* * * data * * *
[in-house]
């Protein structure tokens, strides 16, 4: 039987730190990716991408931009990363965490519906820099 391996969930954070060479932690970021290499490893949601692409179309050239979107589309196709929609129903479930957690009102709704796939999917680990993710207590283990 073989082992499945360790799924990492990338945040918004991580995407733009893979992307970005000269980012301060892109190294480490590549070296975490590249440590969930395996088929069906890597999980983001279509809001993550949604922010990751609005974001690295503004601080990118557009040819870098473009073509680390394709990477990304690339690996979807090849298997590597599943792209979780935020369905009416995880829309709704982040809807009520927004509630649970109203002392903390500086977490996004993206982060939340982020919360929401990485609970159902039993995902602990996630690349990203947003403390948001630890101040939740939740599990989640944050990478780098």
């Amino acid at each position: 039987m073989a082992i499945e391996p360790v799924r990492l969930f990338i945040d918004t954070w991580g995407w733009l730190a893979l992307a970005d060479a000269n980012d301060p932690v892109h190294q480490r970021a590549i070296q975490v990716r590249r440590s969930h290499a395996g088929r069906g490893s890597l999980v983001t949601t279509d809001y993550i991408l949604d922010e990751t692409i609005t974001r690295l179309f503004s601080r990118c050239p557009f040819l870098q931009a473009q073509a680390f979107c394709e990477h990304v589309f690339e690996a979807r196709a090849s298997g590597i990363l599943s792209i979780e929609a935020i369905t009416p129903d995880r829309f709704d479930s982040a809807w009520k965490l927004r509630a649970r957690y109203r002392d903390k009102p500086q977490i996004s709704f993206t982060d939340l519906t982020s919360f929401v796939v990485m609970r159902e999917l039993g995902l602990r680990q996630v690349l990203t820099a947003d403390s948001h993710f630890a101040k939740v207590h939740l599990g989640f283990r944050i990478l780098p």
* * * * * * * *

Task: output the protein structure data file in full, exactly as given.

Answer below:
[in-house]
């Protein structure tokens, strides 16, 4: 039987730190990716991408931009990363965490519906820099 391996969930954070060479932690970021290499490893949601692409179309050239979107589309196709929609129903479930957690009102709704796939999917680990993710207590283990 073989082992499945360790799924990492990338945040918004991580995407733009893979992307970005000269980012301060892109190294480490590549070296975490590249440590969930395996088929069906890597999980983001279509809001993550949604922010990751609005974001690295503004601080990118557009040819870098473009073509680390394709990477990304690339690996979807090849298997590597599943792209979780935020369905009416995880829309709704982040809807009520927004509630649970109203002392903390500086977490996004993206982060939340982020919360929401990485609970159902039993995902602990996630690349990203947003403390948001630890101040939740939740599990989640944050990478780098």
């Amino acid at each position: 039987m073989a082992i499945e391996p360790v799924r990492l969930f990338i945040d918004t954070w991580g995407w733009l730190a893979l992307a970005d060479a000269n980012d301060p932690v892109h190294q480490r970021a590549i070296q975490v990716r590249r440590s969930h290499a395996g088929r069906g490893s890597l999980v983001t949601t279509d809001y993550i991408l949604d922010e990751t692409i609005t974001r690295l179309f503004s601080r990118c050239p557009f040819l870098q931009a473009q073509a680390f979107c394709e990477h990304v589309f690339e690996a979807r196709a090849s298997g590597i990363l599943s792209i979780e929609a935020i369905t009416p129903d995880r829309f709704d479930s982040a809807w009520k965490l927004r509630a649970r957690y109203r002392d903390k009102p500086q977490i996004s709704f993206t982060d939340l519906t982020s919360f929401v796939v990485m609970r159902e999917l039993g995902l602990r680990q996630v690349l990203t820099a947003d403390s948001h993710f630890a101040k939740v207590h939740l599990g989640f283990r944050i990478l780098p």